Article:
How to make Kitchari – a cleansing and healing Ayurvedic dish, balancing to all doshas (constitutions).
I love exploring all elements of Ayurvedic healing, particularly the recipes. There is great depth in this traditional wisdom – in fact, Ayurveda (Ayur = life, Veda = science or knowledge) philosophy dates back as far as 5,000 years or more.
What is kitchari, and why is it good for you? Kitchari is a traditional Ayurvedic dish that is a combination of split yellow mung beans and white basmati rice, with a plethora of delicious nourishing and anti-inflammatory spices like turmeric, mustard seed, coriander, cumin, and ginger root. The spices make the kitchari not only bursting with flavor, but also highly nutritious and detoxing.
As far as why it’s so incredibly nourishing and good for us - kitchari is very easy to digest and is tri-doshic, meaning that no matter what your Ayurvedic dosha is (kapha, pitta, or vata), this dish will bring balance.
The combination of rice and mung daal provides all the amino acids needed to form a complete protein. Eaten on their own, each of these foods is missing one or more of the essential amino acids that our bodies are not able to produce. But together they make magic happen! The protein content of kitchari supports stable blood sugar levels so that energy and mental clarity are balanced during the cleansing process.
In fact, it is often taken as a fast, where a person will consume only kitchari for a number of days, to aid in the clearance of toxins (ama) and strengthen their digestive fire (agni). Although, you do not have to be on a kitchari cleanse/mono diet to reap the benefits of incorporating detoxifying, anti-inflammatory kitchari in your daily life. I personally find it like one big warm hug in a bowl, it’s instantly warming, grounding and soothing.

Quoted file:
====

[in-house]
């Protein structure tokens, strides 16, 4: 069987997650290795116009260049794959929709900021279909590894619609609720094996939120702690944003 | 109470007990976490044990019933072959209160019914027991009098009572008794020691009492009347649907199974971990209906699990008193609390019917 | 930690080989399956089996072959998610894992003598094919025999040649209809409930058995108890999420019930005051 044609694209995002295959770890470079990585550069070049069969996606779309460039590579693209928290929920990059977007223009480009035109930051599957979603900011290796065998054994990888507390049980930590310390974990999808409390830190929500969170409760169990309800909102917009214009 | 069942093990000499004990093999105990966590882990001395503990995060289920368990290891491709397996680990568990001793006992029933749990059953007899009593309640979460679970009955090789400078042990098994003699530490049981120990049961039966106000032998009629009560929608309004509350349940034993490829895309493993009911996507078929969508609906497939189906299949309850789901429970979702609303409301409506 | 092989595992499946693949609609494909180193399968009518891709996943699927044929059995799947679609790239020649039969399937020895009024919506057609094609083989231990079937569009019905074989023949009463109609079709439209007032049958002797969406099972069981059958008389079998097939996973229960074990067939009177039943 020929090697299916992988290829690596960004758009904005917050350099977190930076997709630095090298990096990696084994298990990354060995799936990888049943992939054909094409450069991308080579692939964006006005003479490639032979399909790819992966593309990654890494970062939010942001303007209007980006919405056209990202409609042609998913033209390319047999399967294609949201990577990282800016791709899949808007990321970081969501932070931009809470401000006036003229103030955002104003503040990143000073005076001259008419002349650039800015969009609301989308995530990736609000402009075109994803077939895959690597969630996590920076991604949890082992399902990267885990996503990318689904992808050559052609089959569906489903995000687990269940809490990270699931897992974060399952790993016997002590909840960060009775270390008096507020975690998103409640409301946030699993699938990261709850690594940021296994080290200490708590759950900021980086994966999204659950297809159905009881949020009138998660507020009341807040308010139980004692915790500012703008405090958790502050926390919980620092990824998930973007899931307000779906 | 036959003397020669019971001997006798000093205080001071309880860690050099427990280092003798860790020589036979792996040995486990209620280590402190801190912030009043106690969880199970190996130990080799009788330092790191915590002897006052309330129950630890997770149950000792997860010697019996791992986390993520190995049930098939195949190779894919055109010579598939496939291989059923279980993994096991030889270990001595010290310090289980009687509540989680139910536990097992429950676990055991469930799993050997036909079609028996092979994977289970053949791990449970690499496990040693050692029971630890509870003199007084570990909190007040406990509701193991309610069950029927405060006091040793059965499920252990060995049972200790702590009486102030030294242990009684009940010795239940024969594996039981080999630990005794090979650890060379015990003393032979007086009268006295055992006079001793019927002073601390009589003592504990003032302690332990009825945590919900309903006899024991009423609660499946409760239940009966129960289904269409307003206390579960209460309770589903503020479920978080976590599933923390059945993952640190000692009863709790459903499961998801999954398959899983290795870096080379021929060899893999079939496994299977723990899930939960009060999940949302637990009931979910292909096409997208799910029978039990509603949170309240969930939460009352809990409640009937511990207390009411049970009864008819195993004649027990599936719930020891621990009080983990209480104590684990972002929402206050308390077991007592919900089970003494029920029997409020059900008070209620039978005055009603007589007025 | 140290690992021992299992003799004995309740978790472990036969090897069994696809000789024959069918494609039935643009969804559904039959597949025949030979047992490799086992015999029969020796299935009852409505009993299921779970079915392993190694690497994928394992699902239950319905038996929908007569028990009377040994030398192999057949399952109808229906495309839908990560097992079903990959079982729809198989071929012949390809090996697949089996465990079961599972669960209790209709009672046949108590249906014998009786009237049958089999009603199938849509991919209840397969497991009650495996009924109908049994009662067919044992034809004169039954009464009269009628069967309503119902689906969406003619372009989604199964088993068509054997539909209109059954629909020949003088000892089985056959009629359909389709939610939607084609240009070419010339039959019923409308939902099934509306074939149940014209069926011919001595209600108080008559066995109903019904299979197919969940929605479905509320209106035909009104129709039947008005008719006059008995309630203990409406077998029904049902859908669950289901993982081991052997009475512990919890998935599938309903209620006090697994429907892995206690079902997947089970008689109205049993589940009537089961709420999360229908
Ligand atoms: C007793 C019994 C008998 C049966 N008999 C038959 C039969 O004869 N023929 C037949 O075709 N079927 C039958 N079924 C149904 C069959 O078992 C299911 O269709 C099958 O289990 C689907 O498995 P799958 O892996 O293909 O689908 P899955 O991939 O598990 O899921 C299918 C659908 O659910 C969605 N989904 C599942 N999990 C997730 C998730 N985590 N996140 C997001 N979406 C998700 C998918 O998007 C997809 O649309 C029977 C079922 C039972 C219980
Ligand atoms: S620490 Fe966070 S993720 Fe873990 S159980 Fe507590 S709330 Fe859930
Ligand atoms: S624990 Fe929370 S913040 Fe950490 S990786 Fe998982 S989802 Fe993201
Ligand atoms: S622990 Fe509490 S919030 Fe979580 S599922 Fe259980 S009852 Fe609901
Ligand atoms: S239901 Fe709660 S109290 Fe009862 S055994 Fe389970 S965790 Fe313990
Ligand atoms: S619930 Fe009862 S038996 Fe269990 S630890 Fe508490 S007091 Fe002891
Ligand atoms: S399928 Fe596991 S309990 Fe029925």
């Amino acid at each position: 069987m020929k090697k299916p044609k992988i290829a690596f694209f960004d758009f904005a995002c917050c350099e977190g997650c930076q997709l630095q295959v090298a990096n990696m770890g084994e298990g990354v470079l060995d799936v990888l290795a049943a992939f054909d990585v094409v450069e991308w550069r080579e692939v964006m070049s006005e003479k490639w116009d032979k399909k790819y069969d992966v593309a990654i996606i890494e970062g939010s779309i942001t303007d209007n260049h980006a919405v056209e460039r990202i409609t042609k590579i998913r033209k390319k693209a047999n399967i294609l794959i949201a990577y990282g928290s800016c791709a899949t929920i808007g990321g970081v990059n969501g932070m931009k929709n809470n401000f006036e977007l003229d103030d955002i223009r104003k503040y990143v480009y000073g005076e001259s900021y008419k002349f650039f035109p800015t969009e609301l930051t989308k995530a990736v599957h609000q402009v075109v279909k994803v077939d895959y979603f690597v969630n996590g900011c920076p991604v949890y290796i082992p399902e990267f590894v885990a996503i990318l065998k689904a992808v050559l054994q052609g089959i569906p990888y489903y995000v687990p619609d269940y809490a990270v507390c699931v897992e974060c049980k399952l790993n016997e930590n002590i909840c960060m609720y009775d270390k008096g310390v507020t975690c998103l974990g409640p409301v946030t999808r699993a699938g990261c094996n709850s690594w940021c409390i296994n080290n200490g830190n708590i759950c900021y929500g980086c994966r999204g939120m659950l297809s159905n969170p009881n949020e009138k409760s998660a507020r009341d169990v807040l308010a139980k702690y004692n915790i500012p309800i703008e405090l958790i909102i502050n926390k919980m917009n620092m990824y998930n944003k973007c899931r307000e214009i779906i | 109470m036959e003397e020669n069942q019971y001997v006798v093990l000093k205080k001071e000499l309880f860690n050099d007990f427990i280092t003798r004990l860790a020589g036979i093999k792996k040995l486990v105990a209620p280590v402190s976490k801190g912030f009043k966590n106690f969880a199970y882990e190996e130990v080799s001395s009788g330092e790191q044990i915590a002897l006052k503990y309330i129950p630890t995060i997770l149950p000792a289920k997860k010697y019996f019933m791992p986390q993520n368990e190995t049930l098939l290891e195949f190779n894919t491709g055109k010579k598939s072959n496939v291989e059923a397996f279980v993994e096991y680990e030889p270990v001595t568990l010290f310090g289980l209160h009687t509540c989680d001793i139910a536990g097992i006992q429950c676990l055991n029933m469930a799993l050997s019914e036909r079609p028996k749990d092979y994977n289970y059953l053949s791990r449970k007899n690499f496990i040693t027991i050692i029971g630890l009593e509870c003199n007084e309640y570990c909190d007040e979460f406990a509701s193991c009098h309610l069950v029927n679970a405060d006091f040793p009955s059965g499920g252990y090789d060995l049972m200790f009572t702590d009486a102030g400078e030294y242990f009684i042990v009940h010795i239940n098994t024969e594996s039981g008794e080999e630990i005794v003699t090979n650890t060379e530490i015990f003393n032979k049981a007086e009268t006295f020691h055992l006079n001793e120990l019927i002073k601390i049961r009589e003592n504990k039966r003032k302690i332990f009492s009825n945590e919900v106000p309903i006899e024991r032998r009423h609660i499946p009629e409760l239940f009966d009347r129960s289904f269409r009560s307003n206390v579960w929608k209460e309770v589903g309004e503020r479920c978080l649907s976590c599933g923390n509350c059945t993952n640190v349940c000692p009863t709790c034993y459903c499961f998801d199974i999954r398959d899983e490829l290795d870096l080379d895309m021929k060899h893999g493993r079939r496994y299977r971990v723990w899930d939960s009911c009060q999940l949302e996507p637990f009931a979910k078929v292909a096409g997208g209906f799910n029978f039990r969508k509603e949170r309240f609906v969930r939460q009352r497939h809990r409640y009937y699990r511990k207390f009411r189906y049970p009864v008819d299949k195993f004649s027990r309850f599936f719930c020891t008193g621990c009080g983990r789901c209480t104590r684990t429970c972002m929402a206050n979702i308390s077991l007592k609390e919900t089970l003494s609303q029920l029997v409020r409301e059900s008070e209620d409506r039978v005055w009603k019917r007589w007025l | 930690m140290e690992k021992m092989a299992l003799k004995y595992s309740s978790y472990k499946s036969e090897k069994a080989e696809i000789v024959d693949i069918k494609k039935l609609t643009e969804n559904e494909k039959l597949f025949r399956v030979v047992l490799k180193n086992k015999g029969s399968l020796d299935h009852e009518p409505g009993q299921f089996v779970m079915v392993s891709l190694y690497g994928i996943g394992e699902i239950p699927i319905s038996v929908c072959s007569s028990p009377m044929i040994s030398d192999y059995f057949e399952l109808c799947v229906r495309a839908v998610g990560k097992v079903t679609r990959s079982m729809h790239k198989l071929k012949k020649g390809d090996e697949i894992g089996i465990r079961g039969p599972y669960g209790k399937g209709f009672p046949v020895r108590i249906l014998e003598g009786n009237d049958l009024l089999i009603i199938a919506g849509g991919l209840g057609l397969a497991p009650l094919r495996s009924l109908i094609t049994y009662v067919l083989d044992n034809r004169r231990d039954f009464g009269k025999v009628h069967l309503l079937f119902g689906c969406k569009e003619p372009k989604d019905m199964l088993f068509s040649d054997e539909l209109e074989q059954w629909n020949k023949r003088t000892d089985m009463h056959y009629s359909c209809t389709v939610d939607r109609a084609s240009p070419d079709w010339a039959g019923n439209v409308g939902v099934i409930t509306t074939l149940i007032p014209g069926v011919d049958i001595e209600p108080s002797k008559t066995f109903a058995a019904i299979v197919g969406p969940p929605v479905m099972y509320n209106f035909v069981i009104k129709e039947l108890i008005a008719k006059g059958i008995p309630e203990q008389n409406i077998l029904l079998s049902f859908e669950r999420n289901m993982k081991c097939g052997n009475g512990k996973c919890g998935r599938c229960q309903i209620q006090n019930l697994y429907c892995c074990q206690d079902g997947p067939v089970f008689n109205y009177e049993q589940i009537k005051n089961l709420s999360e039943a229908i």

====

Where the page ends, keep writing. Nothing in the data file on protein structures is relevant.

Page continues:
Wash rice and mung dal and soak overnight for optimal digestion. Drain soak water.
In a medium saucepan warm the coconut oil. Add the mustard seeds and spices and sauté for one to two minutes. Add rice and mung dal mixture and sauté for another couple of minutes. Then add 6 cups of water and bring to a boil.
Once the kitchari has come to a boil reduce the heat to medium-low. Cover and cook until it is tender (approx. 30–45 minutes).
If you are adding vegetables to your kitchari, add the longer cooking vegetables, such as carrots and zucchini, halfway through the cooking. Add the vegetables that cook faster, such as leafy greens, near the end.
Add more water if needed. Typically, kitchari is the consistency of a vegetable stew as opposed to a broth. A thinner consistency is preferable if your digestion is weak. You will notice that kitchari will thicken when it cools and you may need more water.
Garnish with roasted sesame seeds and add salt to taste (optional). Makes 4-5 servings.
Although kitchari is traditionally made with basmati rice and mung dal, even these ingredients can vary. Kitchari can be nourishing or cleansing, warming or cooling, soupy or solid, all depending on the ingredients used and the method of preparation. Enjoy! Comment below with any questions or if you try it out!
About the Author
Ananda Devi is a yoga teacher, healer, musician and lover of life. She is passionate about sharing Yoga, Ayurveda and holistic living for the benefit of all beings. Learn more about her yoga journey and connect with her here. Many Blessings & Namasté.